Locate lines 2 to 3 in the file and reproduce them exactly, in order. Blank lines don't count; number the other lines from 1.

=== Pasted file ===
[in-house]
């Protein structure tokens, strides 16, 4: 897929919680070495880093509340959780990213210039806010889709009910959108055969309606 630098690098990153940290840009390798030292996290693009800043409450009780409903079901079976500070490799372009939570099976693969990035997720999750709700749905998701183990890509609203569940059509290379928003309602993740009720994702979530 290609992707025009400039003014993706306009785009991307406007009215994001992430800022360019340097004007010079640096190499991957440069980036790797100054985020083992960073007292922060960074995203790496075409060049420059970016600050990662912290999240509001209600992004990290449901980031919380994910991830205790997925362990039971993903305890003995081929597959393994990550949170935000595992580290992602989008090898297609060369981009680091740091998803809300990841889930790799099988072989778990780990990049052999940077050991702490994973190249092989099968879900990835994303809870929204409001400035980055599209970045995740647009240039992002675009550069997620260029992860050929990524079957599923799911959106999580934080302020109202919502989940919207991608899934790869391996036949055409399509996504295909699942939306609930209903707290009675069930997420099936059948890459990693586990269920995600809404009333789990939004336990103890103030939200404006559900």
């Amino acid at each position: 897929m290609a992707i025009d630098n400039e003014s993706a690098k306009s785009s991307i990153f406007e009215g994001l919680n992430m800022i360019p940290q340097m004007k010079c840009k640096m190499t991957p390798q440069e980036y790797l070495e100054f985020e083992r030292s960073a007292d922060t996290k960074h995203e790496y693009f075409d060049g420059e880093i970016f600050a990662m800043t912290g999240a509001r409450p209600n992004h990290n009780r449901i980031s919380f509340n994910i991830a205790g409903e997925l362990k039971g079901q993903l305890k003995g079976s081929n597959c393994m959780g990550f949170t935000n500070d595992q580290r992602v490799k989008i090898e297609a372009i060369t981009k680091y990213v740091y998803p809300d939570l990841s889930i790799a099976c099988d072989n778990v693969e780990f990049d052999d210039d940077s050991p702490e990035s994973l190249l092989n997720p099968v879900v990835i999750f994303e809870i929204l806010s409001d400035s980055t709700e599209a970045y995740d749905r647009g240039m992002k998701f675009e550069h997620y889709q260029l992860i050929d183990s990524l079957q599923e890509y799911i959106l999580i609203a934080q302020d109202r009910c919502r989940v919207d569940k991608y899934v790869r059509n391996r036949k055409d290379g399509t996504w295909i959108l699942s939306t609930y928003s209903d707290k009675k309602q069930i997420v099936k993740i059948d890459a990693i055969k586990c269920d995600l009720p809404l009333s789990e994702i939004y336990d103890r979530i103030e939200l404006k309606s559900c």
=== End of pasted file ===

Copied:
């Protein structure tokens, strides 16, 4: 897929919680070495880093509340959780990213210039806010889709009910959108055969309606 630098690098990153940290840009390798030292996290693009800043409450009780409903079901079976500070490799372009939570099976693969990035997720999750709700749905998701183990890509609203569940059509290379928003309602993740009720994702979530 290609992707025009400039003014993706306009785009991307406007009215994001992430800022360019340097004007010079640096190499991957440069980036790797100054985020083992960073007292922060960074995203790496075409060049420059970016600050990662912290999240509001209600992004990290449901980031919380994910991830205790997925362990039971993903305890003995081929597959393994990550949170935000595992580290992602989008090898297609060369981009680091740091998803809300990841889930790799099988072989778990780990990049052999940077050991702490994973190249092989099968879900990835994303809870929204409001400035980055599209970045995740647009240039992002675009550069997620260029992860050929990524079957599923799911959106999580934080302020109202919502989940919207991608899934790869391996036949055409399509996504295909699942939306609930209903707290009675069930997420099936059948890459990693586990269920995600809404009333789990939004336990103890103030939200404006559900």
């Amino acid at each position: 897929m290609a992707i025009d630098n400039e003014s993706a690098k306009s785009s991307i990153f406007e009215g994001l919680n992430m800022i360019p940290q340097m004007k010079c840009k640096m190499t991957p390798q440069e980036y790797l070495e100054f985020e083992r030292s960073a007292d922060t996290k960074h995203e790496y693009f075409d060049g420059e880093i970016f600050a990662m800043t912290g999240a509001r409450p209600n992004h990290n009780r449901i980031s919380f509340n994910i991830a205790g409903e997925l362990k039971g079901q993903l305890k003995g079976s081929n597959c393994m959780g990550f949170t935000n500070d595992q580290r992602v490799k989008i090898e297609a372009i060369t981009k680091y990213v740091y998803p809300d939570l990841s889930i790799a099976c099988d072989n778990v693969e780990f990049d052999d210039d940077s050991p702490e990035s994973l190249l092989n997720p099968v879900v990835i999750f994303e809870i929204l806010s409001d400035s980055t709700e599209a970045y995740d749905r647009g240039m992002k998701f675009e550069h997620y889709q260029l992860i050929d183990s990524l079957q599923e890509y799911i959106l999580i609203a934080q302020d109202r009910c919502r989940v919207d569940k991608y899934v790869r059509n391996r036949k055409d290379g399509t996504w295909i959108l699942s939306t609930y928003s209903d707290k009675k309602q069930i997420v099936k993740i059948d890459a990693i055969k586990c269920d995600l009720p809404l009333s789990e994702i939004y336990d103890r979530i103030e939200l404006k309606s559900c």